[SIZE=14pt]To restore your computer’s original contents:[/SIZE]

[SIZE=11pt]1. Make sure you are using Mac OS X v10.2. If you are using Mac OS 9, restart your computer in Mac OS X. To do this, open the Startup Disk control panel, select Mac OS X and click Restart. You can not start your computer from the Software Restore CDs. 2. Make sure you have all the Software Restore CDs that came with your computer.
3. Double-click Software Restore.pkg.
4. Follow the onscreen instructions.
5. When prompted, select the applications and files you want to restore.[/SIZE]



 

Franklinstein

Well-known member
Oh right, it's a disk image. I forgot they did that with those things. It's just as much of a chore to get OS 9 on a MDD. The image for OS 9 should be on one of those disks, called OS9General.dmg and if it isn't visible under OS X, you should be able to do the show hidden files command in Terminal to get it to appear. I'm not sure how you're supposed to restore it; maybe just mount it and drop the System Folder on your hard drive? I use two separate partitions so I usually use Disk Utility to Restore the image to the (empty) target partition and it does it for me.

 

Gorgonops

Moderator
Staff member
Ugh, oh yeah, that incredibly Mickey Mouse setup. Late Titanium G4s used a similar arrangement.

My best suggestion for getting the contents of that hidden disk image onto the hard disk if you *only* want OS 9 on it would probably be to put the machine into target disk mode and restore the contents of said disk image onto the drive from another machine. Another thing that *might* work:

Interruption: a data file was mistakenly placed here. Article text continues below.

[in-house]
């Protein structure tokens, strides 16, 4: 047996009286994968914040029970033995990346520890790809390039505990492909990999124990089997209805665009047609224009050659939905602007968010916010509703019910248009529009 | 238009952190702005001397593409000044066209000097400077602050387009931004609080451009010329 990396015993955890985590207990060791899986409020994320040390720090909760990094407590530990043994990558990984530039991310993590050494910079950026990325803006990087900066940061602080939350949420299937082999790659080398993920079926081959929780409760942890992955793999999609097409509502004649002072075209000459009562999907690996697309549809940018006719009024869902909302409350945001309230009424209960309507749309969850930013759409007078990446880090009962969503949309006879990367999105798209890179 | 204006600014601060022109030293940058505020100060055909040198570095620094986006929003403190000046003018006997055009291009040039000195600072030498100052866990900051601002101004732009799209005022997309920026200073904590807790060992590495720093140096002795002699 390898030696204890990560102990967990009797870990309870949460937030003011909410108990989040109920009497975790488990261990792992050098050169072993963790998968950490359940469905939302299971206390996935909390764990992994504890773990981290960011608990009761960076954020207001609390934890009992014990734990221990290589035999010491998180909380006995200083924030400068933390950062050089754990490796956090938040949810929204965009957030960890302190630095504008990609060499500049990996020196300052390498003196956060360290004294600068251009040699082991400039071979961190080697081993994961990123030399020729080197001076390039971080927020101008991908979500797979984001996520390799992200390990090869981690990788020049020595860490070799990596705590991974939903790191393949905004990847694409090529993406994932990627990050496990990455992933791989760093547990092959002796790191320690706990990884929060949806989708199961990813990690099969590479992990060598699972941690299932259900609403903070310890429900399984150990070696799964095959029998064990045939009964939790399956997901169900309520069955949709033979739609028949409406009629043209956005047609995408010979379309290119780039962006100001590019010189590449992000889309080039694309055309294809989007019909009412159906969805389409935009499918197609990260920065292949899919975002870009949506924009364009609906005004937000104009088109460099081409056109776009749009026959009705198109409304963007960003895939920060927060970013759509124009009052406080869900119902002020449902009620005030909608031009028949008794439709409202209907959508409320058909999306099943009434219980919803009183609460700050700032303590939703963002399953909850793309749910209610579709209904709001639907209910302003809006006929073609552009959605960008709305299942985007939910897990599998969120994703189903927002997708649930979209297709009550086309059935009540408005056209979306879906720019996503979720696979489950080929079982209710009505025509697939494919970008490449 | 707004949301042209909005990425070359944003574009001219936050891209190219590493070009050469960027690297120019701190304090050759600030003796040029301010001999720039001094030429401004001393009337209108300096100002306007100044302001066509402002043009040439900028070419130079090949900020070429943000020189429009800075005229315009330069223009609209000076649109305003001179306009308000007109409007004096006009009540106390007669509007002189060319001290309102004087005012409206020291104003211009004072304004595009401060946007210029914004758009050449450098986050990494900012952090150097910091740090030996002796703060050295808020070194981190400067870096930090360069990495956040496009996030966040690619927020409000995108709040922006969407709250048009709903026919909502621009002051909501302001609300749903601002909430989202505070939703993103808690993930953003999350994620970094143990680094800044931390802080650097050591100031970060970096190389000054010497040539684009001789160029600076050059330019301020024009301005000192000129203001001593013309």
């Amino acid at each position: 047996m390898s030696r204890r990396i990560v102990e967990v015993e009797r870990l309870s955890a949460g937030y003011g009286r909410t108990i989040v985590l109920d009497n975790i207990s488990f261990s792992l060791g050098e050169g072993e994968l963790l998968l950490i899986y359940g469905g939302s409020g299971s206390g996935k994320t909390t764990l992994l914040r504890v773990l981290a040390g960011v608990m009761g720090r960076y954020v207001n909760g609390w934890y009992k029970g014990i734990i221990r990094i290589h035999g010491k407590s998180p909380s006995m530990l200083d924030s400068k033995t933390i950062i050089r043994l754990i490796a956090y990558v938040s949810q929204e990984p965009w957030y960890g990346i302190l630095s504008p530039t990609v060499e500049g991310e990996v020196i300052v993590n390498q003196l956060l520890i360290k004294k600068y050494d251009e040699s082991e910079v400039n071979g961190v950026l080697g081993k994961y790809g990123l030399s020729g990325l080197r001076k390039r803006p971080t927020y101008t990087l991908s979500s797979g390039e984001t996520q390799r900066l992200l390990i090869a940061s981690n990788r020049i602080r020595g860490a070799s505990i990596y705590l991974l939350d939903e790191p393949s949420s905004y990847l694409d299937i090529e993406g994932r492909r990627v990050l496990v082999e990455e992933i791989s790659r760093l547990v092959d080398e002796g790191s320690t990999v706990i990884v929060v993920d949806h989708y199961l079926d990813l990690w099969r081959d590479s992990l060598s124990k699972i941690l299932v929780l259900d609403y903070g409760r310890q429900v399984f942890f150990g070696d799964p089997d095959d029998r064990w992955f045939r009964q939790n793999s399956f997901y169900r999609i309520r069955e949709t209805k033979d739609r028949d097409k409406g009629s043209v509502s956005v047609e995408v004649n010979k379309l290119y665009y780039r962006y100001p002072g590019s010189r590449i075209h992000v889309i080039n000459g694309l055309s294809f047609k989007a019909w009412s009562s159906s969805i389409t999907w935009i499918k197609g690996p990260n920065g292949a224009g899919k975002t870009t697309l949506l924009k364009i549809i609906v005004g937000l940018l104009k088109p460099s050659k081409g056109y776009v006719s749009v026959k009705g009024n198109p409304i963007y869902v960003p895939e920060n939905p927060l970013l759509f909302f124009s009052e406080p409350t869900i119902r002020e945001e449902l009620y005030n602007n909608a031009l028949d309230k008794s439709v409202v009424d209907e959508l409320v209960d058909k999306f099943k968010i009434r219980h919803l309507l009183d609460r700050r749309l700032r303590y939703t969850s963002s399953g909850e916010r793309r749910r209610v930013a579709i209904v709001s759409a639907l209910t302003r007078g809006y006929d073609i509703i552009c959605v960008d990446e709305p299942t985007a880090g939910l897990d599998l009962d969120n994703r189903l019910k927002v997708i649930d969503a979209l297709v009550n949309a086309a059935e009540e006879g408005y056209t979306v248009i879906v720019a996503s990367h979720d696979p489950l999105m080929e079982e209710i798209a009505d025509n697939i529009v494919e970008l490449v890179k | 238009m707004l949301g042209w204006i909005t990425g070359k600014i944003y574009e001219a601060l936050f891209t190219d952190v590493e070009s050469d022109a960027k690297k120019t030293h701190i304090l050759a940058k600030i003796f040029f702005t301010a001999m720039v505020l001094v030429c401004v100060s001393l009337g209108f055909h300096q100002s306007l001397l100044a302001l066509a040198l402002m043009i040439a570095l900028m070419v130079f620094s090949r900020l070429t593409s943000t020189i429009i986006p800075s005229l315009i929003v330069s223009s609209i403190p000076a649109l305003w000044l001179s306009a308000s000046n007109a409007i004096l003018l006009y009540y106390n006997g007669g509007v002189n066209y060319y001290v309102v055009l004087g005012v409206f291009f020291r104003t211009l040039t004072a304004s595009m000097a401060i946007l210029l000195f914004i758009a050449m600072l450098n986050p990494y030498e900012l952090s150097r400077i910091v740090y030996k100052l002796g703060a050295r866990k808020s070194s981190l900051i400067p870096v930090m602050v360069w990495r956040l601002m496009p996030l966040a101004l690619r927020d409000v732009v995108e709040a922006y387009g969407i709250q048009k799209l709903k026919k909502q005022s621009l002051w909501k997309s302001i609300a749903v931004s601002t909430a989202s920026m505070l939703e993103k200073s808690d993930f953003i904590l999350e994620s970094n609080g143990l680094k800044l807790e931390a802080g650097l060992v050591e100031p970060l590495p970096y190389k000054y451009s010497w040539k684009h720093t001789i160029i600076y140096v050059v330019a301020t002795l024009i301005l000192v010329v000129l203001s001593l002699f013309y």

1. create an OS 9 USB stick using your dysfunctional version of OS 9
  2. boot from that
  3. format your hard disk
  4. navigate to the hidden disk image on the restore CD, mount it
  5. drag the contents onto your cleaned drive
  6. double click on the system folder once it's dragged over, that will bless it
  7. shut down, yank out your USB disk, see if all this ridiculousness succeeded.
I'm 95%-ish sure those machines can boot OS 9 from a USB key, I did it on a Titanium once. And I've done the "just select and drag everything from the restore folder" several times before after booting other ways so... I *think* you should be able to put both things together. But your mileage may vary.